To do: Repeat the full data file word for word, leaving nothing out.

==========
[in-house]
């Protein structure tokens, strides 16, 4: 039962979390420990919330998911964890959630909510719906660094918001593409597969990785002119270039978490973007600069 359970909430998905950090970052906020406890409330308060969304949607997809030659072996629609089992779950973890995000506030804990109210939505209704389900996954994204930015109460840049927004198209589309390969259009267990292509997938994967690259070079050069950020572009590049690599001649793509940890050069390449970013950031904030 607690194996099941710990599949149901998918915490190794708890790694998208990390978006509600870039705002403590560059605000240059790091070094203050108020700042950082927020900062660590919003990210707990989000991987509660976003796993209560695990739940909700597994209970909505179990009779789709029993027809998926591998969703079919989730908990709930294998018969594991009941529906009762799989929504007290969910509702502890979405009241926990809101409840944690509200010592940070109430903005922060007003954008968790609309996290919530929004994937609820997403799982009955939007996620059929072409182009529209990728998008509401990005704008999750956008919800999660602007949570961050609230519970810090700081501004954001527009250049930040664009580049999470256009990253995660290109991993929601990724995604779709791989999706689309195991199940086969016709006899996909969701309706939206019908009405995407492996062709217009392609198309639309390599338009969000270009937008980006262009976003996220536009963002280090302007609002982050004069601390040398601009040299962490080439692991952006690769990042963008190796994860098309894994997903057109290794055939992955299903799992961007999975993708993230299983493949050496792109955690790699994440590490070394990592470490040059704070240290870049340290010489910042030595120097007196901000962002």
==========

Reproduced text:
[in-house]
């Protein structure tokens, strides 16, 4: 039962979390420990919330998911964890959630909510719906660094918001593409597969990785002119270039978490973007600069 359970909430998905950090970052906020406890409330308060969304949607997809030659072996629609089992779950973890995000506030804990109210939505209704389900996954994204930015109460840049927004198209589309390969259009267990292509997938994967690259070079050069950020572009590049690599001649793509940890050069390449970013950031904030 607690194996099941710990599949149901998918915490190794708890790694998208990390978006509600870039705002403590560059605000240059790091070094203050108020700042950082927020900062660590919003990210707990989000991987509660976003796993209560695990739940909700597994209970909505179990009779789709029993027809998926591998969703079919989730908990709930294998018969594991009941529906009762799989929504007290969910509702502890979405009241926990809101409840944690509200010592940070109430903005922060007003954008968790609309996290919530929004994937609820997403799982009955939007996620059929072409182009529209990728998008509401990005704008999750956008919800999660602007949570961050609230519970810090700081501004954001527009250049930040664009580049999470256009990253995660290109991993929601990724995604779709791989999706689309195991199940086969016709006899996909969701309706939206019908009405995407492996062709217009392609198309639309390599338009969000270009937008980006262009976003996220536009963002280090302007609002982050004069601390040398601009040299962490080439692991952006690769990042963008190796994860098309894994997903057109290794055939992955299903799992961007999975993708993230299983493949050496792109955690790699994440590490070394990592470490040059704070240290870049340290010489910042030595120097007196901000962002």